My fertility specialist: the grand wizard of long shots, the war-horse of reproductive endocrinology, the fertility fairy godmother of happily-ever-afters in the greater Atlanta area, and more. What can I possibly say about him that doesn’t make me sound like I worship the ground he walks on? Then again, why should I try to NOT sound like I do, when I quite obviously do? Now don’t get me wrong, I am a firm proponent of “To God Give the Glory.” Were it not God’s will that I have my two little miracle men, I know and understand that my cupboard would have remained bare. However, I also believe God grants certain individuals the ability to know His miracles, to recognize and harness the power and potential of those miracles, and to use that knowledge to propagate and multiply even more miracles in His name. I know beyond a shadow of a doubt that God works through Dr. Mark Perloe and the team at Georgia Reproductive Specialists. They have been granted the ability to tame the wild and natural, sometimes ticklish, nature of the birds and the bees, and as a result, rain manna from Heaven via test tubes.
So, yes, I sing Dr. Perloe and his team’s praises. They helped me feather my nest, so I’m happy to put put a feather or two in their caps.
But, back to building the best nest… Dr. Perloe took my forty-seven year old incubator – well preserved mind you 😉 but still – and began refurbishing it to ensure ample brooding conditions. He plumped up the lining with the hormonal and dietary equivalents of all the hay, and all the straw, and all the string, and all the stuffing, and all the horsehair, and all the… well, you name it, he used it.
But I’m getting ahead of myself. Let’s talk for just a bit about all that metaphorical hay and straw and string and stuffing … Let’s talk needles. Let’s talk shots. Let’s talk pills. And vaginal suppositories. And time. Lots and lots of time. It was quite the process.
First, the needles. In the beginning, the needles weren’t too bad. And that’s saying a lot because this girl has always had an aversion to shots of any type. But the first ones, the tiny jabs to the belly, those were nothing (not nothing, obviously. They played a critical role in readying my nest), but they didn’t hurt. They only even bruised me once, just below my naval. Those shots always hurt Mike more than they hurt me. I have to give him credit. He was, and continues to be, amazing throughout this entire journey. He would cringe every time he had to stick me, but stick me, he did. Because he knew I couldn’t do it to myself. He would dutifully fill his syringe, then penetrate and deposit the baby-making fluid of the day in this synthetic birds-and-bees mating ritual we were fulfilling.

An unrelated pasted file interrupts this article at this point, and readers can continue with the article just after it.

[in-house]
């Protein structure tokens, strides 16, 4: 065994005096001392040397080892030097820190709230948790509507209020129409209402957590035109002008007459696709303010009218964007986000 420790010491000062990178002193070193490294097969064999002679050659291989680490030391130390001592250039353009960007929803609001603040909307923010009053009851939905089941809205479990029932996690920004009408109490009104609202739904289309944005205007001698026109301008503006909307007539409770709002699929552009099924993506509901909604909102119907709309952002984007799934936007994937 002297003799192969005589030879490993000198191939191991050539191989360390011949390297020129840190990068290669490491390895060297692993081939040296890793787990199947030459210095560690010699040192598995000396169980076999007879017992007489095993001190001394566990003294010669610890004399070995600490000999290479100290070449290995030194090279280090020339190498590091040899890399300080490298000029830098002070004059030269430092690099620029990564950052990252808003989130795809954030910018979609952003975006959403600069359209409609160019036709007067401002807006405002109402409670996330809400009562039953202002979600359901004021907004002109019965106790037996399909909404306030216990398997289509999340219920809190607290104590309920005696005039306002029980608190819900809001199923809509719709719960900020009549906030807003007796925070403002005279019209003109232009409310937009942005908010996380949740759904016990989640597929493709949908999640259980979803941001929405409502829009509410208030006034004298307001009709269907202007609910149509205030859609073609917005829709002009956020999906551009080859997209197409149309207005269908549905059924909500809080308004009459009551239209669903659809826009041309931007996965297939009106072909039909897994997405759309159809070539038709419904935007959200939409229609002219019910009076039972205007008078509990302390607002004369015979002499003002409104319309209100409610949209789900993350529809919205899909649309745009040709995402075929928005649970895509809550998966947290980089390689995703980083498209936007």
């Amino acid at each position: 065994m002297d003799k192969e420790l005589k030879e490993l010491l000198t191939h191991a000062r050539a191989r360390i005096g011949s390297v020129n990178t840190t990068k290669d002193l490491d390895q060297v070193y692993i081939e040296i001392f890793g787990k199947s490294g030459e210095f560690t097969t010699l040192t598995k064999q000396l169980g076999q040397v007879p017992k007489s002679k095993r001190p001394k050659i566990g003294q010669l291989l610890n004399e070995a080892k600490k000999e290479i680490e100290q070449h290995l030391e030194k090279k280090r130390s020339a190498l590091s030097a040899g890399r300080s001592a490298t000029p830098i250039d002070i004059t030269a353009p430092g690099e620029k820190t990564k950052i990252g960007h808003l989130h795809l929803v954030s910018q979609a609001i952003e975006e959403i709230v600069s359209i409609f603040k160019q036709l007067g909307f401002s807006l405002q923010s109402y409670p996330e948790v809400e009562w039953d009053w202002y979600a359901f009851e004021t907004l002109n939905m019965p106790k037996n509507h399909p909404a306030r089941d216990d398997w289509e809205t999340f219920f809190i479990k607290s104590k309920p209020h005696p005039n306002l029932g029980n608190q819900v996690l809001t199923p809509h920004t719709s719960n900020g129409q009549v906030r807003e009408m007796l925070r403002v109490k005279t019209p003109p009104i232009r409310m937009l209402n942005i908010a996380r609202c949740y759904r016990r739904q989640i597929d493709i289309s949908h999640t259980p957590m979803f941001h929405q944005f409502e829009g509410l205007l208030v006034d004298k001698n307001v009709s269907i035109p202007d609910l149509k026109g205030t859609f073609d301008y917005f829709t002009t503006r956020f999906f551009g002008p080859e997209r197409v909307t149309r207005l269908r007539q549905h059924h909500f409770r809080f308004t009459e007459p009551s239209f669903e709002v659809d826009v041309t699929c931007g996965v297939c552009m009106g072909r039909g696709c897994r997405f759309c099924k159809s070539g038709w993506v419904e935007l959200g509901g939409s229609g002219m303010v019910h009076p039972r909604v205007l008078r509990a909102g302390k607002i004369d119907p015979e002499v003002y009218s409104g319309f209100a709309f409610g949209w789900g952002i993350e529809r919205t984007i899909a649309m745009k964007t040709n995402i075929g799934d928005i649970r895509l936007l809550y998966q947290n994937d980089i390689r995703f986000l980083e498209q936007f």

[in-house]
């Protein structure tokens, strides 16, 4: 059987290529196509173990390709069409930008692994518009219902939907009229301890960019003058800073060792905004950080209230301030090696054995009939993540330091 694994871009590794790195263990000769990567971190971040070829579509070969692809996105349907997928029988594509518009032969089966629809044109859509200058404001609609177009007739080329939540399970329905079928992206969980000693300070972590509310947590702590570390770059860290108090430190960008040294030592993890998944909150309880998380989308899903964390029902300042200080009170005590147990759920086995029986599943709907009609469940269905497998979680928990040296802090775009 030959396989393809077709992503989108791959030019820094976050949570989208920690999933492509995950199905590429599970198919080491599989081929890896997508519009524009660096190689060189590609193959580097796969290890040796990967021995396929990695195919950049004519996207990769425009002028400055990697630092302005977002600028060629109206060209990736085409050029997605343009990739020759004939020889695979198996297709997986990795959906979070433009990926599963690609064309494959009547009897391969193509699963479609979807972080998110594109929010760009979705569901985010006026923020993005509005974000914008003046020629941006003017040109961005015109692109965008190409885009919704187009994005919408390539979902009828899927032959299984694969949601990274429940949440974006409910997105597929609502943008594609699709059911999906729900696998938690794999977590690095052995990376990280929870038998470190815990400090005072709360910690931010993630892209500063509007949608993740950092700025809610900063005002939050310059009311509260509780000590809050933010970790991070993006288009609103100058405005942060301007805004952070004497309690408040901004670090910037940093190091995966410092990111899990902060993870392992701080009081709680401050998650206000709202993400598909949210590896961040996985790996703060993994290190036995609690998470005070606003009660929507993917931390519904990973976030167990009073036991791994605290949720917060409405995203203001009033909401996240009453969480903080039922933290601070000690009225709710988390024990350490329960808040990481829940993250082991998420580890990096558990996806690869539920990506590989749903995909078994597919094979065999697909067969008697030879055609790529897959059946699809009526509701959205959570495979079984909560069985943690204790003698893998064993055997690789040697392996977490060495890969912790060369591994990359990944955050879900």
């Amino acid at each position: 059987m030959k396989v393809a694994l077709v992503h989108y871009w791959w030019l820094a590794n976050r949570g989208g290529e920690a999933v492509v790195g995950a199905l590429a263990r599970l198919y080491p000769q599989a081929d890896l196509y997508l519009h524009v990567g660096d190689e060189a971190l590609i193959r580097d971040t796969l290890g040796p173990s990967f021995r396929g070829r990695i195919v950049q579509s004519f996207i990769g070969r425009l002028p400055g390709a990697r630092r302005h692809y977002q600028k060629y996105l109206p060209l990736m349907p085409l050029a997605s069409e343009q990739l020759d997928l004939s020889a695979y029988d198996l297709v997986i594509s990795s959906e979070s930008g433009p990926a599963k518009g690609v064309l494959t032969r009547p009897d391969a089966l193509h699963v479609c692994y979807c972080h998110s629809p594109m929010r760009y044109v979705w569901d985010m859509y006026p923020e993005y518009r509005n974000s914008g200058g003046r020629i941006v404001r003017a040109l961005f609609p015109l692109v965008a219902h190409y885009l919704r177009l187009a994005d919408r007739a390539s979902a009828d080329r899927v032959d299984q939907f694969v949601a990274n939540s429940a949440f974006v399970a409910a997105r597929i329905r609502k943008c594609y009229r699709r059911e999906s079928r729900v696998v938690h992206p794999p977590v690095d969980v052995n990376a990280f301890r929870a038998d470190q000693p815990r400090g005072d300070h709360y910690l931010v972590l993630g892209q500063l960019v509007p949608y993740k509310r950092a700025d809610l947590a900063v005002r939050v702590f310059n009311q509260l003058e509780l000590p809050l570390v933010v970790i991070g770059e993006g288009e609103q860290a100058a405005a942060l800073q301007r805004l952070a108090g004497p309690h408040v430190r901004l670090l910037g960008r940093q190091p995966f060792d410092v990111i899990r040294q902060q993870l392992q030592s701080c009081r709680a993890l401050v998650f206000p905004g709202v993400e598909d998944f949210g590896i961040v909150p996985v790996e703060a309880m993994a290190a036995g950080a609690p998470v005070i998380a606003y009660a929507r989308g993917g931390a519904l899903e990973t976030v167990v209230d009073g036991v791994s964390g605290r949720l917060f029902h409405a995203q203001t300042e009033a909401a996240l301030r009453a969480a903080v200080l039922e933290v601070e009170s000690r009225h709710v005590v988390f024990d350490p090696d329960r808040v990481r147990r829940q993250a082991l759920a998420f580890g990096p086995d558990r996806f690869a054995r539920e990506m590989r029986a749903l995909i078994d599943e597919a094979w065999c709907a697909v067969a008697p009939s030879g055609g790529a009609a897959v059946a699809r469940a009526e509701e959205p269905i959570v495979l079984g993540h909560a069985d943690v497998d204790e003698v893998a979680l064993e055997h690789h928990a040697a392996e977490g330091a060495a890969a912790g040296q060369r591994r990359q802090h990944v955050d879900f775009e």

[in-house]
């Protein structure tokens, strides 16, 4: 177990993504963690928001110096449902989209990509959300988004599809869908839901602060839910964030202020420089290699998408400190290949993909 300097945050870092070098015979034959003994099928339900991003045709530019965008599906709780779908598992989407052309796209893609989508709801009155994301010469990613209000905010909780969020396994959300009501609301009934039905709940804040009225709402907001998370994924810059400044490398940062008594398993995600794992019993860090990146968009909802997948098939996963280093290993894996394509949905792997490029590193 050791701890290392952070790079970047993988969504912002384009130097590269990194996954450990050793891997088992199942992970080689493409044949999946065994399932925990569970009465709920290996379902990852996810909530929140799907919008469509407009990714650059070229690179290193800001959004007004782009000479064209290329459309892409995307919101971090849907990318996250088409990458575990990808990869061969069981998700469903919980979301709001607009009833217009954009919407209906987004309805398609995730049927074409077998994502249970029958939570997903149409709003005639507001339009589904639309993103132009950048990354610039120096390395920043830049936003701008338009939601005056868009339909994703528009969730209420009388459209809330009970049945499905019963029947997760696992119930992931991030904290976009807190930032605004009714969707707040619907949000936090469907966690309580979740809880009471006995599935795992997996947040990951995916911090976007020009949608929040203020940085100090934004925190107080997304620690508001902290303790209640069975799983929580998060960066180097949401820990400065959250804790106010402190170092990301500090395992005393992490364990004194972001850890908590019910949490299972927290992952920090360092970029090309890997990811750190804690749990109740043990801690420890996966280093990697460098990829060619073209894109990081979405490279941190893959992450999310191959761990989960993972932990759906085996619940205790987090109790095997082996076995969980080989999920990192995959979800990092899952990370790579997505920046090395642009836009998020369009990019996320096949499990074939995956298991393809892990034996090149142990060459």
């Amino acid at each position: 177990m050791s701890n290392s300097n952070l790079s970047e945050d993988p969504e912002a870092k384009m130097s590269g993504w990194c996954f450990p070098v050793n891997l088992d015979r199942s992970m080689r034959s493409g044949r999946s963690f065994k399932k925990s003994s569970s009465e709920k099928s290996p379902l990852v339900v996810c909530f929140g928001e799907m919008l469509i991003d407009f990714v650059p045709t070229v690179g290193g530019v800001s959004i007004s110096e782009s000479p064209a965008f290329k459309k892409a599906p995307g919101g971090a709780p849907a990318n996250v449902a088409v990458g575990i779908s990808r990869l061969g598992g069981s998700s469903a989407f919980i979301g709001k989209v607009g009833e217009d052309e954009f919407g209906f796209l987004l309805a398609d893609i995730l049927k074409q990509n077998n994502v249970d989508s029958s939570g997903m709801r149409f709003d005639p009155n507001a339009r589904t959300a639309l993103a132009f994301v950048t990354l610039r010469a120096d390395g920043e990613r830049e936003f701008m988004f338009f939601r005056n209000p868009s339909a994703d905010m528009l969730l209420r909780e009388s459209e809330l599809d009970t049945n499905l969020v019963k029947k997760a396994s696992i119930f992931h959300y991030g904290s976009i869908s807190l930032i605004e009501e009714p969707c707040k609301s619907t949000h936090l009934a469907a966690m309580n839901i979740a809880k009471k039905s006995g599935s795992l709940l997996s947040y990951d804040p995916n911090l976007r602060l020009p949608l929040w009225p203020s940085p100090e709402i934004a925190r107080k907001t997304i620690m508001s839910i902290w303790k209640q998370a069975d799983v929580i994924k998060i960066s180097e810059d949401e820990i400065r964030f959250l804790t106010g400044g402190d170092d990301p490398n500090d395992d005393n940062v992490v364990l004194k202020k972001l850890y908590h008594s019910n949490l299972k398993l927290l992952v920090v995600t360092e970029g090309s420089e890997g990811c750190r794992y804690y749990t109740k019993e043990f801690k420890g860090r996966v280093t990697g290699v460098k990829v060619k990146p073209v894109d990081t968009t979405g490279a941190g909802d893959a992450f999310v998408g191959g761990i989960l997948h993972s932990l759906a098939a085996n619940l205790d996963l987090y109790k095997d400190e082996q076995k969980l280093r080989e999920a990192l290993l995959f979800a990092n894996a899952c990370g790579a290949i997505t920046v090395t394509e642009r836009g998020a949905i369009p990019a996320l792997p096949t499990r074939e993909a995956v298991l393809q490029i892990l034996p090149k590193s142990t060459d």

But then came the nightly ritual of shots to my hindquarters. Now THOSE were a pain. (I won’t say the clichéd phrase, but you get the picture.) We did learn a trick (a little later than I would’ve liked) thanks to a nurse at GRS, and we began to ice my ass first. Still, they bruised and burned and even caused an allergic reaction, to add insult to injury. Now we were required to give those shots as close to the same time every single evening as possible to ensure maximum effectiveness; therefore, we arranged those shots to fall between 8:30 and 9:00 nightly for a very good and compelling reason. My husband is a football coach — and come Friday nights, rain or shine, the gridiron seizes center stage. That means that every Friday night during halftime, we had to find a private (or semi-private in multiple instances) place for me to drop trou so that Mike could thrust a needle into my bruised and angry buttocks. These locations were myriad and, let me tell you, less than ideal. I got shot up in the hallway of a gymnasium within audible distance of the opposing team. I got shot up in the back of a Kia Soul, my legs and torso contorted at a highly irregular and uncomfortable angle whilst a sweaty outside linebacker hunted for his mouth guard in the parking lot (and, thank God, blissfully ignorant of the slightly pornographic scene) not fifteen feet away. I got shot up in the floor of a coach’s office on a jacket chivalrously laid out by my husband across the spongy decades-old carpet. Let’s just say my arse was a pincushion that found itself jabbed in the strangest of locales.
Beyond the shots, I took oral medications and vaginal suppositories that turned my underwear a slight periwinkle if I forgot my pantie liners, which I was wont to do, since the hormones seemed to make my mind all fuzzy and floaty . It would seem I had contracted the infamous pregnancy brain — the chemical cocktails doing their job, just like the doctor ordered.
There were days when all of the hormones got to me. Once I wept openly when I cleaned the ceiling fan and huge, clumpy caterpillars of dust dropped from the blades. I decided then and there that there was no way I was fit to be a mother again. I couldn’t even take proper care of a ceiling fan, for God’s sake. Publix commercials, awash in rose-colored hues and sentimentality, regularly had me on the floor in a puddle of Kleenex, tears, and goo.
There were other instances, and another type of shot, a trigger, they call it, that I could recant, but this is getting to be a long post, and so, I’ll cut to the chase. Once all of the hay and straw and string and stuffing, etc. was assembled in the proper order and proportions, Mike made his requisite deposit and our truly selfless donor (who went through far more painful and labor-intensive procedures than I) contributed her part, Dr. Perloe and his wonder team tenderly laid our two precious, perfect 5-day blastocytes inside this biddy’s nest and coaxed it into successfully incubating two beautiful, bronze baby boys, hatched just shy of 35 weeks gestation.
To quote one of my favorite childhood books by PD Eastman: “There’s no nest like an old nest, for a brand new bird” – or two.